An alternative (or in addition) to claiming capital allowance is to claim your ‘written down allowance’. This allows you to deduct a percentage of the value of your intellectual property from the profits each year. The percentage of deduction will depend on what ‘pool’ the intellectual property will fall.

To ensure you are making the most of the tax advantages that you may qualify for, you should seek specialist legal advice from a tax solicitor.

Can royalties be payable on intellectual property?

Royalties are commonly paid by a third party which is granted IP rights under a license. If you grant a third party the right to use your intellectual property (which you have registered and protected adequately), you can require the licensee to pay a royalty for this right. This will usually be a fixed amount paid on a monthly basis.

If you are considering licensing your intellectual property, when deciding the appropriate royalty, you should consider the following:

  • the rate of royalty in the same business/industry/market for that intellectual property
  • research and development costs in developing the IP
  • capital costs of licensee to implement IP
  • nature of IP (such as a breakthrough/improvement)
  • state of IP (prototype/copy)
  • cost, risk and delay if forced to litigate
  • nature of rights granted
  • expected market penetration and volumes
  • method of payment

What are design rights and registered designs?

UK unregistered design right comprises of the shape or configuration (whether internal or external) of the whole or part of an article. It applies to creations with particular distinctive shape and configuration, (for example, how different parts of the design are arranged together). UK unregistered design right does not protect design features which are surface decoration or decorative in nature. A design must be original to qualify for protection. UK unregistered design right subsists for 15 years from the date the design was first recorded in a design document.

On the creation of an original design in the EU a design can qualify for protection as an unregistered community design, which subsists for three years from the date the design was first made available to the public in the EU. An EU design right protects the appearance of the whole or part of a product (including its inside) and may arise from the lines, contours, colours, shape, texture, material or ornamentation of the product.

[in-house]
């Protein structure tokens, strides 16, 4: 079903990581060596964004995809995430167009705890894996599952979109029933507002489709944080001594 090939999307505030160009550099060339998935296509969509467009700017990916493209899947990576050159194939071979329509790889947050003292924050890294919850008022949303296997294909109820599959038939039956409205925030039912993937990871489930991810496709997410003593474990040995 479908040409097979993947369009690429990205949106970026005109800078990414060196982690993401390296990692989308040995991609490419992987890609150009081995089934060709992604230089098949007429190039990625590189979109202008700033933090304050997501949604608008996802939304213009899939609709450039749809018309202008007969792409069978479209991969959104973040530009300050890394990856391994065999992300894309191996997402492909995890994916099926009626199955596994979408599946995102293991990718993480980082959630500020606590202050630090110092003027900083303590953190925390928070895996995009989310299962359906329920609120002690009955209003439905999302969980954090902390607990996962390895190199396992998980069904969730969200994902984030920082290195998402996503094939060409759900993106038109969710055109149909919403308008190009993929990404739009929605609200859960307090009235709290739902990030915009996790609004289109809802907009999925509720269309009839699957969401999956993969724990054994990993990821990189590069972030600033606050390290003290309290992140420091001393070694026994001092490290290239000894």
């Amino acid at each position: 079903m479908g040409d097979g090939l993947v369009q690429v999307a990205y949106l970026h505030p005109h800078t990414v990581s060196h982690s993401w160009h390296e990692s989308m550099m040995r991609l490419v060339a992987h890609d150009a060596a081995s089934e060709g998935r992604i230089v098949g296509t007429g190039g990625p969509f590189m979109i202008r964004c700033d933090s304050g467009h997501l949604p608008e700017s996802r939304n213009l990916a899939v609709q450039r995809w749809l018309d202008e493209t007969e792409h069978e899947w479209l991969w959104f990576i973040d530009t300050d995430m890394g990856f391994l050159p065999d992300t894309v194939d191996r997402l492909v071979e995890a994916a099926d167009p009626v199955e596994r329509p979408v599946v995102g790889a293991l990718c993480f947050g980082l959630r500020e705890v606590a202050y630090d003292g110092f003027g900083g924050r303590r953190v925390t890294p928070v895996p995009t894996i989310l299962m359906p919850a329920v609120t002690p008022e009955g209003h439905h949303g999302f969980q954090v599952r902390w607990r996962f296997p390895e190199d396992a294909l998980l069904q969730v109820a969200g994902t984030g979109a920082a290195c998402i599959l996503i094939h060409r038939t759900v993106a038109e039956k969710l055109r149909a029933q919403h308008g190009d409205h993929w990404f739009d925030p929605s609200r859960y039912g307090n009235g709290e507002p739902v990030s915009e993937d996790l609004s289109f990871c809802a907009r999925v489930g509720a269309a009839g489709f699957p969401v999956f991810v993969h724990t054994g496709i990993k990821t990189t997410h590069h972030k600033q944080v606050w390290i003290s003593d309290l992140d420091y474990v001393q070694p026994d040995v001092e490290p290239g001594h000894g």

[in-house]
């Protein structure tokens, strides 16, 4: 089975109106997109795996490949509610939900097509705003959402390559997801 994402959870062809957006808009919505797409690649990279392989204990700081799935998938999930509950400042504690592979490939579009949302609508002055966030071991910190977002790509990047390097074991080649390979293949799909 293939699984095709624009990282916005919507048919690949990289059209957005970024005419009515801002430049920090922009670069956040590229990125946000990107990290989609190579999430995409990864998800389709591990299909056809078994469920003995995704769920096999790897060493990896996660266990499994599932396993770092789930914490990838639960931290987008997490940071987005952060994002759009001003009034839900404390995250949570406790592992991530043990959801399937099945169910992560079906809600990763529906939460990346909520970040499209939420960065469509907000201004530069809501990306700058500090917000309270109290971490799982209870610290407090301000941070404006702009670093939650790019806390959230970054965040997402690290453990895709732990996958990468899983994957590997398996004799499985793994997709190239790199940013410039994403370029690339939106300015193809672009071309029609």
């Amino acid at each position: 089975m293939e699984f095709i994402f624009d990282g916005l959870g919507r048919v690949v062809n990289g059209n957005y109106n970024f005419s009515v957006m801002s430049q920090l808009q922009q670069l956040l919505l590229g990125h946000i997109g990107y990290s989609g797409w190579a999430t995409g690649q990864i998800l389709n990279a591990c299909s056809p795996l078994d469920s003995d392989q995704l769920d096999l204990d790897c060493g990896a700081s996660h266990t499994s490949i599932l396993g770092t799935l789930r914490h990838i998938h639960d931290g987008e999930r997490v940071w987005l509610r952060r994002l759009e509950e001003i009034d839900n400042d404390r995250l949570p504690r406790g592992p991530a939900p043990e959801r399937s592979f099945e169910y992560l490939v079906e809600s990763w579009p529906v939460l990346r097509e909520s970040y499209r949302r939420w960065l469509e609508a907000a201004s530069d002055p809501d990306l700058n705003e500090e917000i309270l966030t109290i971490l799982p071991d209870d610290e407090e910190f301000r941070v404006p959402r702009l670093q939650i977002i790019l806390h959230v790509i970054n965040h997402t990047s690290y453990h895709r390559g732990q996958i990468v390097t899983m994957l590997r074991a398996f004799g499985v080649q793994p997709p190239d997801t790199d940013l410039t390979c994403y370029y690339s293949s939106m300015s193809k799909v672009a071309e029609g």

UK registered design can protect both 2D and 3D shapes. It can protect parts of an article provided they are visible. The design must be new and create a different overall impression from previous designs. A registered design can last for up to 25 years. An application is made to the UKIPO to register a design.

You can also protect industrial designs throughout the EU by applying for a Community registered design at the EUIPO.

Find out more in our Registered Design Rights FAQs.

Can databases be intellectual property?

As databases are a collection of data arranged in a systematic/methodical way, and are individually accessible by electronic or other means, they are considered to be a literary work under the Copyright Design and Patents Act 1988.  Because of this, under English law, databases are protected by a ‘database right’. The first owner of the database is considered the ‘maker’ of a database: that is, the person who obtains, verifies and/or presents the contents of the data. Due to this database right, no one else can extract and/or re-use all or a substantial part of the contents of their database.

Intellectual property protection strategies

What kind of intellectual property can be protected?

The types of intellectual property that your business may own includes any innovative products like a unique technological invention, designs such as ornamental designs on manufactured products, and your brand name and logo. If you produce work such as art, music, literature, research, this can also be protected. As these types of intellectual property are different in nature, they are protected in different ways.

Trade secrets such as business plans, customer information, business methods, industrial processes, recipes, and formulas are information that add value to a business. This type of intellectual property is protected differently. The Trade Secrets Directive protects trade secrets by making it unlawful to disclose and attain trade secrets without authorisation. This is different to other mentioned IP rights, which give you exclusive rights in the IP.

For help on identifying what intellectual property your business owns and the best strategy to protect it, contact our specialist intellectual property strategy lawyers.

Why are intellectual property rights and protection so important?